Two interesting books on different aspects of ukulele history, have been published this year.
(1) “The Ukulele” – A History : by Jim Tranquada and the late (and greatly missed) John King.
This is a fine scholarly piece of work by Jim Tranquada and John King. Tranquada is director of communications for Occidental College in Los Angeles and a great-great grandson of ukulele Pioneer, Augusto Dias and John King was acknowledged as one of the modern masters of the ukulele. He was also the author of “The Hawaiian Ukulele and Guitar Maker; 1884 – 1930”
(2) “Ukulele Heroes” by Ian Whitcomb.
Ian, a former 60’s pop star fell in love with the ukulele in the 60’s and has become one of the world’s best known exponent of the ukulele which dovetails nicely with his fascination with Ragtime and his passion for early twentieth century popular music.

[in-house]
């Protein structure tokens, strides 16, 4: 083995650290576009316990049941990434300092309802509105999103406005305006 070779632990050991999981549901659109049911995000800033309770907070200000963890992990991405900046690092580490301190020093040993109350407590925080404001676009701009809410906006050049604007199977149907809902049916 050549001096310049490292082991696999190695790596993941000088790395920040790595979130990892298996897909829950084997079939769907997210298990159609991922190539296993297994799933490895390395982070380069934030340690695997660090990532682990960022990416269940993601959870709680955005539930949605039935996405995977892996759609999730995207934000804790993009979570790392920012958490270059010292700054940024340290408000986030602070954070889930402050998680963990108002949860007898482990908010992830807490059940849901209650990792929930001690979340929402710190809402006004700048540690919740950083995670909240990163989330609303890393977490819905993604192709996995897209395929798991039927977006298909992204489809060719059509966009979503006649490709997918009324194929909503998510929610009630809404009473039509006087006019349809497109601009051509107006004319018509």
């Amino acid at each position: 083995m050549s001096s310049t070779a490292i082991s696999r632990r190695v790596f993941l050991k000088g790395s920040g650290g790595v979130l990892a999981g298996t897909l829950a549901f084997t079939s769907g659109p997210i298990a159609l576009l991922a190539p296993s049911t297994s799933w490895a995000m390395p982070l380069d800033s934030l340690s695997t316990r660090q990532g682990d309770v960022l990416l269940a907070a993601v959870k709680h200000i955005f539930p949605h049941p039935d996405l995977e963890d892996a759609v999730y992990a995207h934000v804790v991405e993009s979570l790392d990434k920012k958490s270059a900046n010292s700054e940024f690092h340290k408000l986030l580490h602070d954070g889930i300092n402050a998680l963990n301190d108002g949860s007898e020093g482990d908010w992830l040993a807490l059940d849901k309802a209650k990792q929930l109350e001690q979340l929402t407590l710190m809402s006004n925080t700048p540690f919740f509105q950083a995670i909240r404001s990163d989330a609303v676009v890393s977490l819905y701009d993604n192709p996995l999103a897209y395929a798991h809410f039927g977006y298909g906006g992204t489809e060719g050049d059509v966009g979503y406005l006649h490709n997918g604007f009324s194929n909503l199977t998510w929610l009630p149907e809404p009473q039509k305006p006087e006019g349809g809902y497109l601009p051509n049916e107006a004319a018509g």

They are both different approaches to different aspects of ukulele history and are fine books in their own right – it all depends on what you want. In “The Ukulele – A History” you will find an exhaustive and definitive history of the ukulele with many fine illustrations. But it is not a quick read-on the other hand every detail you could possibly want to know on the development of the ukulele from its inception to now is contained within its covers.
Ian Whitcomb has written an extremely interesting accessible and popular book on the people he calls “Ukulele Heroes” . Its a great read and is interlaced with Ian’s own journey of exploration with the uke and his very individual and personal take on many of the well known important popular figures in ukulele history but focusing mainly on the players and stars.
I’ve read both books with great interest and was not disappointed by either (horses for courses) and was about to do a video review for the website when I came across Ukester Brown’s own video review and as his take was quite similar to my own, I decided to feature it instead.
If you are a ukulele enthusiast – either book is a good buy.